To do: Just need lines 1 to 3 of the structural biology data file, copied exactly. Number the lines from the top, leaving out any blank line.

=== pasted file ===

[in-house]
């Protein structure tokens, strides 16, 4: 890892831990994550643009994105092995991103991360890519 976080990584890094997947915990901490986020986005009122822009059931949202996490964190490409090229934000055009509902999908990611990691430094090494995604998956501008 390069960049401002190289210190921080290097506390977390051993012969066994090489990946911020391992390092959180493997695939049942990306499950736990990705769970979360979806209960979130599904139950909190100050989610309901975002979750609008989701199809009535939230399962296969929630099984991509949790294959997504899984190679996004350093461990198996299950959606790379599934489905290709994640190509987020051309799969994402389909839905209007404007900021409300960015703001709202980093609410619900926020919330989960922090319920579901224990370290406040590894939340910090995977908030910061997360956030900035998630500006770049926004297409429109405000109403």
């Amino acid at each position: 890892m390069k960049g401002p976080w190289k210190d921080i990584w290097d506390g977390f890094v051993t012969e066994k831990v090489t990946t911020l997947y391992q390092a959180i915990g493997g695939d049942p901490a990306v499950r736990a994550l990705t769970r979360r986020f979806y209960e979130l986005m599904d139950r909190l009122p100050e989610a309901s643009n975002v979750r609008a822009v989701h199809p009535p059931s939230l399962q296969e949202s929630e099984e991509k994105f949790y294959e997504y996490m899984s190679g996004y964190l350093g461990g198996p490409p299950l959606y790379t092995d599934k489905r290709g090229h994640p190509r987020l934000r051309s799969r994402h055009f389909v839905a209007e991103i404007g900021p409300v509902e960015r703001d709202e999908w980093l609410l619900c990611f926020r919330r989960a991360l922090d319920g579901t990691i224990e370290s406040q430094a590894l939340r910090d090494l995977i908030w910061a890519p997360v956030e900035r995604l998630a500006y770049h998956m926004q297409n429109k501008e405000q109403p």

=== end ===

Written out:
[in-house]
């Protein structure tokens, strides 16, 4: 890892831990994550643009994105092995991103991360890519 976080990584890094997947915990901490986020986005009122822009059931949202996490964190490409090229934000055009509902999908990611990691430094090494995604998956501008 390069960049401002190289210190921080290097506390977390051993012969066994090489990946911020391992390092959180493997695939049942990306499950736990990705769970979360979806209960979130599904139950909190100050989610309901975002979750609008989701199809009535939230399962296969929630099984991509949790294959997504899984190679996004350093461990198996299950959606790379599934489905290709994640190509987020051309799969994402389909839905209007404007900021409300960015703001709202980093609410619900926020919330989960922090319920579901224990370290406040590894939340910090995977908030910061997360956030900035998630500006770049926004297409429109405000109403």
């Amino acid at each position: 890892m390069k960049g401002p976080w190289k210190d921080i990584w290097d506390g977390f890094v051993t012969e066994k831990v090489t990946t911020l997947y391992q390092a959180i915990g493997g695939d049942p901490a990306v499950r736990a994550l990705t769970r979360r986020f979806y209960e979130l986005m599904d139950r909190l009122p100050e989610a309901s643009n975002v979750r609008a822009v989701h199809p009535p059931s939230l399962q296969e949202s929630e099984e991509k994105f949790y294959e997504y996490m899984s190679g996004y964190l350093g461990g198996p490409p299950l959606y790379t092995d599934k489905r290709g090229h994640p190509r987020l934000r051309s799969r994402h055009f389909v839905a209007e991103i404007g900021p409300v509902e960015r703001d709202e999908w980093l609410l619900c990611f926020r919330r989960a991360l922090d319920g579901t990691i224990e370290s406040q430094a590894l939340r910090d090494l995977i908030w910061a890519p997360v956030e900035r995604l998630a500006y770049h998956m926004q297409n429109k501008e405000q109403p």